Original Fiction: Chess or Checkers?

http://www.thechiefly.com/reads/shorts/original-fiction-chess-checkers/

“So you won’t speak to me on the record¬†about the upcoming operations in the region?” asked James Franklin.

Franklin ran his hand through what remained of his pepper hair as the General sneezed and shook his head. Franklin’s face made the face he’d make as a child when his parents wouldn’t buy him a toy.

He had expected this, no one ever answered his questions on the first go. It always took a bunch of poking and prodding before anyone would ever divulge anything good. For some reason people didn’t feel comfortable opening up to him, this made being a reporter hard.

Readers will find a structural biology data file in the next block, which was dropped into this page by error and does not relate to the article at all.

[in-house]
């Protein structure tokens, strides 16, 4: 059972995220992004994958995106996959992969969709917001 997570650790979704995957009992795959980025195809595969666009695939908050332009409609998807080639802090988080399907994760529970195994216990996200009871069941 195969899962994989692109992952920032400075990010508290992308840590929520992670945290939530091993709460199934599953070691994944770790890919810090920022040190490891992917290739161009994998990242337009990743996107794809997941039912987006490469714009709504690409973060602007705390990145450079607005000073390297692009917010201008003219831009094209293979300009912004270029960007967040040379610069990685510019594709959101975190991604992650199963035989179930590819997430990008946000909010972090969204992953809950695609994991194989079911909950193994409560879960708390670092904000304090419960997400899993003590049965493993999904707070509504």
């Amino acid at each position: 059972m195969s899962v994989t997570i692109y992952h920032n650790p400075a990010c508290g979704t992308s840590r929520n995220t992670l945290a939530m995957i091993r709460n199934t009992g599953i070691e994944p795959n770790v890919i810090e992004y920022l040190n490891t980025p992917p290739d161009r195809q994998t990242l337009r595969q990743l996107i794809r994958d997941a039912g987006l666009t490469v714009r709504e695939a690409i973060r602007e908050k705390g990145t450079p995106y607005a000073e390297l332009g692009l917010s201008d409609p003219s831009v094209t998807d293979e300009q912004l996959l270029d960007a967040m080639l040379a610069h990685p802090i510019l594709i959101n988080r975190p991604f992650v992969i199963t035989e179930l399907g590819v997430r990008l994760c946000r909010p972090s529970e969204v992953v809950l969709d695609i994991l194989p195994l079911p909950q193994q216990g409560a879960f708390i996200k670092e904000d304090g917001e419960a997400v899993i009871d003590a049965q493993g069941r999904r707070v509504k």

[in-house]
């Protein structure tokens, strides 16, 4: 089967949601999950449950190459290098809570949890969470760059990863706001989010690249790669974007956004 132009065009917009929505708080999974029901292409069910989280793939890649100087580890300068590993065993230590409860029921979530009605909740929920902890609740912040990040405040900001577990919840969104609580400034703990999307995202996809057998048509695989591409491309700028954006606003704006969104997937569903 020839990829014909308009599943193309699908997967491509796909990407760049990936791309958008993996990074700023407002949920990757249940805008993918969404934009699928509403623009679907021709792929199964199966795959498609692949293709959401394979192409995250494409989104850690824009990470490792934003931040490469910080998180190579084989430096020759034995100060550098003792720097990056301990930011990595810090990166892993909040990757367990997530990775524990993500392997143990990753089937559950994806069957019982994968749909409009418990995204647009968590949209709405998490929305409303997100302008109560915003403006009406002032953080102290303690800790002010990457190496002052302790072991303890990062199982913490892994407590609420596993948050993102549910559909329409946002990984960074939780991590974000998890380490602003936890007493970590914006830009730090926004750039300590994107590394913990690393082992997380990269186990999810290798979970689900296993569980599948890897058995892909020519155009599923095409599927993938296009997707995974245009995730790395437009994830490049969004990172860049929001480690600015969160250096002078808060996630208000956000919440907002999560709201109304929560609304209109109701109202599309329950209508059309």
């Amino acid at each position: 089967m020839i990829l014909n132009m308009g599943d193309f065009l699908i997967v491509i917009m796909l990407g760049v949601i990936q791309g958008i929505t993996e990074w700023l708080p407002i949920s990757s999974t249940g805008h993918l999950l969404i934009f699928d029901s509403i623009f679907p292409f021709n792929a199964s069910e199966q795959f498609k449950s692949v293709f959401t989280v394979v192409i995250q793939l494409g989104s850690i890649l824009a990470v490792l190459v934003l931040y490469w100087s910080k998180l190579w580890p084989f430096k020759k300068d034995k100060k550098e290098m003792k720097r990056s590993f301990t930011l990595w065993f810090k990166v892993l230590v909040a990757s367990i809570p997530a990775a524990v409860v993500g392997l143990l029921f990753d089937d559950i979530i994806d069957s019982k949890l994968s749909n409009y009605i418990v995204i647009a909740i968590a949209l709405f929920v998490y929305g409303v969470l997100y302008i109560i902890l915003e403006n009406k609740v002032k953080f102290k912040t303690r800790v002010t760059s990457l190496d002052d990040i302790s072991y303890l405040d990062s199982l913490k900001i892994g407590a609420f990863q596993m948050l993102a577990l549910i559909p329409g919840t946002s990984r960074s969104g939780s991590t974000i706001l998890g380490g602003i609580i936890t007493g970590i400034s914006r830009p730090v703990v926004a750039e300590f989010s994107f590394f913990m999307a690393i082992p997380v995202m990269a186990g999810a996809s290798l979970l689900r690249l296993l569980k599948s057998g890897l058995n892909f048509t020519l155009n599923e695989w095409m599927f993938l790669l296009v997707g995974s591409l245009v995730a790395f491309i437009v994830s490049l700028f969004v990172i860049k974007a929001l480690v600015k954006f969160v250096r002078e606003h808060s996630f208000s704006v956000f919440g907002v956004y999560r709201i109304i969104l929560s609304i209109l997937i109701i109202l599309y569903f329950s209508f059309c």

Perhaps it had something to do with the way he looked, Franklin would think every morning when he stared at himself in the mirror. His face was thin, his cheek bones were almost protruding, and he was never able to keep his eyes on a single thing for very long. “You look like a rat,” was what his last girlfriend had said to him when he had asked why she broke his heart. Maybe it was why he only worked in print.

“Maybe if I didn’t use your name? You could be a high level anonymous source,” Franklin said.

The General brought one of his large, scarred hands to his mouth and bit on its knuckle. Hard. His eyes didn’t register the pain, they didn’t register much of anything. His pale grey eyes looked right through Franklin. They looked past him, through the walls, over the ocean, over a mountain range or two, to the battlefield he was preparing to fight on.

“I could stop in a few other offices on my way out, that way they wouldn’t know it was you,” said Franklin.